[ this is a first draft of a chapter in Evolve, comments are appreciated ]
Healthy organizations share information promiscuously to speed communication and generate tacit knowledge. Share current, important, non-urgent information using information radiators.
In 1966 the New York Stock Exchange installed a huge electronic board that displayed the stock prices of every company on the exchange. The constant flurry of Exchange operations revolved around this board, kept everyone informed, and helped NYSE grow into the largest exchange in the world. Even today people refer to the Exchange as the â€œBig Board.â€
Usually we record and deliver our knowledge work in documents, documents trapped inside a computer or in a pile on someoneâ€™s desk. Imagine for a moment you are at the airport leaving for vacation. Your flight is delayed, and to find out the current departure time you and everyone else on the flight need to refer to a printed report at the gate that is updated every half hour (actually, given the efficiency of some airlines, Iâ€™m surprised this isnâ€™t the case). Whether itâ€™s a stock exchange, an airport, or a fast food restaurant, moving information out of documents and into the workplace helps people work faster.
Try it now
Isolate the most important information that is needed by most team members most of the time. It could be the status of each activity, how much work is left on each project, or the stage of completion for each activity. In a public area like a hallway, mount a whiteboard or poster board to track this information. Use highly visual formats like calendars, graphs, or charts so passersby can absorb updates quickly. Make it easy for everyone to make updates by leaving markers or sticky notes nearby.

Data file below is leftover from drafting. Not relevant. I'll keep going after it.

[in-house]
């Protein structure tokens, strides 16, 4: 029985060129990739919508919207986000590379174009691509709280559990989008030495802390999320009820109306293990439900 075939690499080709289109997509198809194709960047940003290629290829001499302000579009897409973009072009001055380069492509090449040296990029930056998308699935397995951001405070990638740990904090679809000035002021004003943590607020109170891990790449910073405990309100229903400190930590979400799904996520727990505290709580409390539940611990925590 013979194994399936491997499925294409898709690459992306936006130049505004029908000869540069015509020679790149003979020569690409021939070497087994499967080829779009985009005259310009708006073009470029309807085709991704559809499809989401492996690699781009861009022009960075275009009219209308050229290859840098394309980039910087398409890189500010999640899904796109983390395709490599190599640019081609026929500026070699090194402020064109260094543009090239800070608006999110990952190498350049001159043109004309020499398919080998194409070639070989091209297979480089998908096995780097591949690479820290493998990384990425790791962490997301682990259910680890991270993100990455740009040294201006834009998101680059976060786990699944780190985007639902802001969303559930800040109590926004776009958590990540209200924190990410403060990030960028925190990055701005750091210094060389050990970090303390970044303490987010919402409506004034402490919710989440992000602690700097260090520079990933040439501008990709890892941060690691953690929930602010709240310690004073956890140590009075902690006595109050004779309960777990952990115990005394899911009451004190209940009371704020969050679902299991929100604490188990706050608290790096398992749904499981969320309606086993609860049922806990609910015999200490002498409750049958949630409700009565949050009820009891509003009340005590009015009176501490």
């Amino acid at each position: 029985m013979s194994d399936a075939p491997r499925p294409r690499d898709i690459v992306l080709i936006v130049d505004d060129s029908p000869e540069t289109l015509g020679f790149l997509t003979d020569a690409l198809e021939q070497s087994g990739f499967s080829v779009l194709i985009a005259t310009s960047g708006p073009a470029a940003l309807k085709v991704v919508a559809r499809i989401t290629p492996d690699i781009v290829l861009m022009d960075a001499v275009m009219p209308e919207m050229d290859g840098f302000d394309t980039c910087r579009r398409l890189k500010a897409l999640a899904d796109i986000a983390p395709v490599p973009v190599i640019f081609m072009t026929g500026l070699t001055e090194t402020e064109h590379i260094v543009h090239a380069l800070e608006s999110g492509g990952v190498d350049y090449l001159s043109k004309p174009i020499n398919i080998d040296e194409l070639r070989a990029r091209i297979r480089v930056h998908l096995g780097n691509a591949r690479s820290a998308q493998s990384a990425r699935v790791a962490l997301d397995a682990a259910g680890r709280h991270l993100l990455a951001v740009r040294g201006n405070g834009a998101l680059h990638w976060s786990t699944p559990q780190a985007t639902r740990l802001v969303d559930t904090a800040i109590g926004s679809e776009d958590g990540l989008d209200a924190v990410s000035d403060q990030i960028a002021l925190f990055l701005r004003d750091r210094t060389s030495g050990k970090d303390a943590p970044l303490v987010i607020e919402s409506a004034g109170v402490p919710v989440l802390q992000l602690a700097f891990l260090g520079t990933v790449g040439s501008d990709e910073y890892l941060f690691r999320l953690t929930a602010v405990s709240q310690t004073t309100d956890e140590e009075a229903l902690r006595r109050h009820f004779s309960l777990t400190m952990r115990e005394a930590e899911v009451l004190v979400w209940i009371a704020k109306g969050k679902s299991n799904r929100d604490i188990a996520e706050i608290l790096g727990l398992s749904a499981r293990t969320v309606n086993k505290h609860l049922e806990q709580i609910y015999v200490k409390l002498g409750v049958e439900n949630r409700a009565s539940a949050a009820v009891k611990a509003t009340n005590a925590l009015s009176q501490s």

- Radiate information that is current, important, but non-urgent
- Show the state of progress but donâ€™t try to represent process
- Make it visible to everyone in a high-traffic area like a hallway or kitchen
- Donâ€™t format it in a way thatâ€™s too pretty, precious, or permanent. By designing it so it looks editable and supplying tools like markers to modify it you make it easy for team members to update
If the information needs to last a long time independently of people or teams at a company, use a format that will be found easily by subsequent employees. For more permanence, stronger materials like metal plaques can radiate long-lasting ideas like organizational values. Or you can locate information outside the organization, such as by publishing a book.